Vomiting is one of the more unpleasant reflexes of the human body. While you may expect to vomit after a night of drinking or when you have the flu, it is not normal to do so after a car accident. If you feel sick to your stomach in the immediate aftermath of a car accident, you may have suffered serious internal injuries.
On the other hand, your vomiting may be nothing to worry about. That is, your retching simply may be due to the inherent stress that comes with any car accident. Because you probably cannot distinguish between stress- and injury-associating vomiting, however, it is critical to go to the emergency room for a complete evaluation.
Why does stress cause vomiting?
According to the Cleveland Clinic, stressful events trigger a person’s fight-or-flight instincts. During a car accident, adrenaline and other stress hormones are likely to fill your bloodstream. This can cause many bodily symptoms, including your digestive system, to become tense. Nausea, abdominal pain, diarrhea and even vomiting may be natural consequences of having a tense digestive system.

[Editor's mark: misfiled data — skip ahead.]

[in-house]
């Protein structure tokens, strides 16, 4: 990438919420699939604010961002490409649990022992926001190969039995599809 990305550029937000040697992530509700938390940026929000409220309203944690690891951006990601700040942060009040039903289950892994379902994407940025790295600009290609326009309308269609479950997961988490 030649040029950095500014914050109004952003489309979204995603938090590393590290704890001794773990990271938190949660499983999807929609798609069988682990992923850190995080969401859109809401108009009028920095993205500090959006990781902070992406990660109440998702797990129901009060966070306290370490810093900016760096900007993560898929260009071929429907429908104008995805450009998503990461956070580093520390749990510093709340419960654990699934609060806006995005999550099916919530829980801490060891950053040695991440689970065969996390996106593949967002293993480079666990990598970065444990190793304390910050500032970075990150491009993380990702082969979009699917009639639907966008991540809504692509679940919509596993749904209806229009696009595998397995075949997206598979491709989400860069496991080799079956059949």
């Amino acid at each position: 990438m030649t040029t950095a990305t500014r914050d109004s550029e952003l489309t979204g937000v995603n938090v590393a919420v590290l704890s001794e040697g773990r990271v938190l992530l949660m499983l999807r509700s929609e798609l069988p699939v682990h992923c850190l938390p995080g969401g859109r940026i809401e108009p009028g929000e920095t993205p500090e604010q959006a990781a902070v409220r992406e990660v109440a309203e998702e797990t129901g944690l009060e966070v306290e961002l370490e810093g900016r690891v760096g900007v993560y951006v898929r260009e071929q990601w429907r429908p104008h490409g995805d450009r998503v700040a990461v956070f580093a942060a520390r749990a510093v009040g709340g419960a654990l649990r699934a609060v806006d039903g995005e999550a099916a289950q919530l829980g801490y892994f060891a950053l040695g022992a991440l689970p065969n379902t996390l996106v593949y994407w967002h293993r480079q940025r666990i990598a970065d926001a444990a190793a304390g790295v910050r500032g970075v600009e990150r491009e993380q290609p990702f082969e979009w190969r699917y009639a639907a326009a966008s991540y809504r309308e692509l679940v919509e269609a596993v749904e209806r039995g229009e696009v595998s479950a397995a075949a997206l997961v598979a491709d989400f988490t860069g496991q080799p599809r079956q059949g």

When is vomiting more serious?
Stress vomiting should go away quickly on its own. If you continue to vomit or have blood in your vomit, you may have a catastrophic internal injury. Regrettably, it is not exactly uncommon for car accidents to cause internal bleeding, stomach tears, esophageal damage and other serious injuries to the gastrointestinal tract.
While going to the emergency room for a checkup can be expensive, it is impossible to put a price tag on your good health. Ultimately, seeking financial compensation from the driver who caused the accident may help you defray the extreme costs of medical care.